Thirty-five years ago a poetry lover set up his own publishing house from an admin office on the Newcastle University campus and went on to become one of the most important contemporary poetry publishers in the world.
From such humble beginnings, Bloodaxe Books gave a voice and in many cases a break, to leading writers including Simon Armitage, Helen Dunmore, Tony Harrison and Benjamin Zephaniah; major figures in world poetry such as Mahmoud Darwish, Miroslav Holub and Nobel Laureate Tomas Tranströmer; and Newcastle University’s own W.N. (Bill) Herbert, Jackie Kay and Sean O’Brien.
Now, three and half decades later the University has acquired its archive and Bloodaxe Books is returning to the place where it all began.
“It has been thirty five years since Bloodaxe started so it seemed like the right time to start thinking about what to do with the archive,” says editor Neil Astley, the man behind Bloodaxe Books and a former Newcastle University student. “Newcastle University was the obvious place to look after the archive as it means it has come full circle.”
The first batch of the archive - 62 boxes of documents detailing the relationship between poet and editor and the editorial and publishing processes - is already in place in the University’s Robinson Library. It will take archivists up to two years to catalogue it.
The collection is a ‘living archive’ which means the University will receive a new section of the archive each year, for as long as Bloodaxe continues to publish.
Professor Linda Anderson, Director of the Newcastle Centre for Literary Arts (NCLA), was the driving force behind the acquisition. She said: “The Bloodaxe Books archive is a huge asset for the University. It has consistently been one of the boldest, most important contemporary poetry houses in the world.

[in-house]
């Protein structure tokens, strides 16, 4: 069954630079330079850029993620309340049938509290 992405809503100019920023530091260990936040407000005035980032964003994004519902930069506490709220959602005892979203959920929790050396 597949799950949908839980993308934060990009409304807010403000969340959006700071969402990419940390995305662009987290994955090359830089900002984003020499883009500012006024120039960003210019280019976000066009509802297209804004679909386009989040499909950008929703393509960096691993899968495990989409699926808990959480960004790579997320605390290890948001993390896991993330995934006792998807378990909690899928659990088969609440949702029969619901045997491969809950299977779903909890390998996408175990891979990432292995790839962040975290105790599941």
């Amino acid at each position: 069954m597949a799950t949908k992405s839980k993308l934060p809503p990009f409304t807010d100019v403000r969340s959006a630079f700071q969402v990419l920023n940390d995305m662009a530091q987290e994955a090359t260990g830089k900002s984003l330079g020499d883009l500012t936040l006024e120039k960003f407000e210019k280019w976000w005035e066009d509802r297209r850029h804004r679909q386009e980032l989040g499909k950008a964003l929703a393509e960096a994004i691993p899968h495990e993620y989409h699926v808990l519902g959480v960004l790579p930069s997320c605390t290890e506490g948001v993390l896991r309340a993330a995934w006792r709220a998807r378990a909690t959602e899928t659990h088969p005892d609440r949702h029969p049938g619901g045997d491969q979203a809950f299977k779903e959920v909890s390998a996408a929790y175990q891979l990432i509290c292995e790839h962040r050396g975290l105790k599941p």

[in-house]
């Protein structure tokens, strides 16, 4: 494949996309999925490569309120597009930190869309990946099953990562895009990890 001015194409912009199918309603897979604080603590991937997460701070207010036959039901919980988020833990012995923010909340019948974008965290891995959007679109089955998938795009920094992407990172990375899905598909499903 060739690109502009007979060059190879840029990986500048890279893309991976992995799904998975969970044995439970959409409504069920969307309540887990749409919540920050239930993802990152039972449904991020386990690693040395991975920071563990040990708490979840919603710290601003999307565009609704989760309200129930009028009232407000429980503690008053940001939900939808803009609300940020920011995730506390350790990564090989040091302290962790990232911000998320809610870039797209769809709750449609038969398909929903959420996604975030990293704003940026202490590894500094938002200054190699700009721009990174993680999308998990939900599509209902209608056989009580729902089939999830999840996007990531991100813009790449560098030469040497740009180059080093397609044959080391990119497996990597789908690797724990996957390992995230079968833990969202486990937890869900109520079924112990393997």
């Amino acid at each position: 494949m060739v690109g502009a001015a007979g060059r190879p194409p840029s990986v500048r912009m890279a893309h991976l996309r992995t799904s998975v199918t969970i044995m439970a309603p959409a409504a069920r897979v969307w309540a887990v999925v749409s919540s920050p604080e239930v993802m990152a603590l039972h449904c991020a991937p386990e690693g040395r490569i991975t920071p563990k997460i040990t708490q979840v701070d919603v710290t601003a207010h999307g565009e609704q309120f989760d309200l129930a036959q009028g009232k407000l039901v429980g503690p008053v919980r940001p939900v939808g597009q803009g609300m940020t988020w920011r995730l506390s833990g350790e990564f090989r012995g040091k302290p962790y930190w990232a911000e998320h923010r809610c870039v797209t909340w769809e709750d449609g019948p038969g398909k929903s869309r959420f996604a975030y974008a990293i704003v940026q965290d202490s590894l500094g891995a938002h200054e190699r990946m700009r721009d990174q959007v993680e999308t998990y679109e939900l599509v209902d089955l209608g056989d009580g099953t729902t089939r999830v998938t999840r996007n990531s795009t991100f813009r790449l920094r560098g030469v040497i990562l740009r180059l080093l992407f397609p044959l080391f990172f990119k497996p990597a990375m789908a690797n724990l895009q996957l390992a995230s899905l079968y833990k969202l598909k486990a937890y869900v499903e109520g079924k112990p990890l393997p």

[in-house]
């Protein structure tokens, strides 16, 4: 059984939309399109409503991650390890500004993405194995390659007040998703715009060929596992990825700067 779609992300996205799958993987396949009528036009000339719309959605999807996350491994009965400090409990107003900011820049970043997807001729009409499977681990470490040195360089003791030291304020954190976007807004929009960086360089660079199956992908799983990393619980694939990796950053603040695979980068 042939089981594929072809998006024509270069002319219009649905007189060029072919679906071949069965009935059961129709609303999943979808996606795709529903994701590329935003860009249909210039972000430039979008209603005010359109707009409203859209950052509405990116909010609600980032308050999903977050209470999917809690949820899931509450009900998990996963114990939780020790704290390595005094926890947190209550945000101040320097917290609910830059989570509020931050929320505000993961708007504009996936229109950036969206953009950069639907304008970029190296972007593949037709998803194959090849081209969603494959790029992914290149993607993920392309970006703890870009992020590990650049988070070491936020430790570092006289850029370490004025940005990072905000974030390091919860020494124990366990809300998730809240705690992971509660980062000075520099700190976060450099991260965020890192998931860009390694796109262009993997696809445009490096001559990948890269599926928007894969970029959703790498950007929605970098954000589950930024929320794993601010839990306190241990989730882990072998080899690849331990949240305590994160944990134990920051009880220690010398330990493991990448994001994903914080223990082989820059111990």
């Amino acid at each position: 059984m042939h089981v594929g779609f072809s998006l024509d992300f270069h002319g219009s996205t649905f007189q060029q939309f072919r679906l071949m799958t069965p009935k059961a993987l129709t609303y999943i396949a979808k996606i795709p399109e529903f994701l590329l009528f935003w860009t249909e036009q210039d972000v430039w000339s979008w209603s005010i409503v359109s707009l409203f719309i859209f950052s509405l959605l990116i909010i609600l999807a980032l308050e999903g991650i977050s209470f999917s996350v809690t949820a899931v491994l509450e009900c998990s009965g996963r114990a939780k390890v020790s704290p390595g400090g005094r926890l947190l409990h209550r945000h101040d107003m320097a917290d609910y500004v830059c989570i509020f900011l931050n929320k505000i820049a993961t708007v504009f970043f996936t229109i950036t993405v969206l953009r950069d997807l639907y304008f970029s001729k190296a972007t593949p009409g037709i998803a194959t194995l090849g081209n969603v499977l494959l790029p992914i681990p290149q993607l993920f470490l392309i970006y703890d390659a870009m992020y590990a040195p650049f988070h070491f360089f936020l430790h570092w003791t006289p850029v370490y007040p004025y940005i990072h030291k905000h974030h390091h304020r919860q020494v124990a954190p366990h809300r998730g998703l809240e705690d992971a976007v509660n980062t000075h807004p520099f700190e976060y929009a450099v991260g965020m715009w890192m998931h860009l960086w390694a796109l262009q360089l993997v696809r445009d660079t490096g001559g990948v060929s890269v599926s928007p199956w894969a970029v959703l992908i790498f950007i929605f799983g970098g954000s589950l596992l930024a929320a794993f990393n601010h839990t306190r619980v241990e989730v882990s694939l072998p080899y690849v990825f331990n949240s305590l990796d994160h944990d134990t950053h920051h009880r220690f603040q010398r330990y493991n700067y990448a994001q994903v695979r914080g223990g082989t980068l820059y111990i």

“Neil Astley has brought to the fore many previously overlooked poets, including women poets, and broadened the range of the poetry that gets published and its audience.
“The archive really adds to the University’s growing collection of contemporary literature and will prove an inspiration for our students for many years to come.”
University librarian Wayne Connolly said: “This is a fantastic new addition to the University’s special collections. We already hold the collections of important local writers like Sid Chaplin and his son Michael, Barry MacSweeney and Jack Common and the Bloodaxe Books archive builds on our reputation as a centre of excellence for contemporary literature.”
Anna Woodford and Tara Bergin are poets and Newcastle University graduates. They have been investigating the archive. “It is a real treasure trove,” said Anna. “There are so many areas of potential research in there and we’ve only scratched the surface of it. There are all kinds of things in there from campaigns to save Bloodaxe in the early days, to personal correspondence and first manuscripts from poets such as Simon Armitage and Sean O' Brien. It is absolutely fascinating.”
Tara said: “What comes across from our initial look into the archive is the range and diversity of material available here, from Tony Harrison’s controversial poem ‘V’ to translations of the Russian poet Marina Tsvetaeva, which were written in Newcastle. It’s tremendously exciting to have all of these papers under one roof.”
To document their findings, Anna and Tara have collaborated with artist and film-maker Kate Sweeney to make a short poem-film, called Proof. The film includes extracts from new interviews with Neil Astley, Simon Armitage, Gillian Allnutt, John Hegley, Paul Batchelor and Anne Stevenson. It will be shown on Thursday, 6 June, at 7pm as part of the NCLA’s True North event. The event is free and everyone is welcome but tickets should be booked in advance.
Pictured: Professor Linda Anderson with the archive
published on: 3 June 2013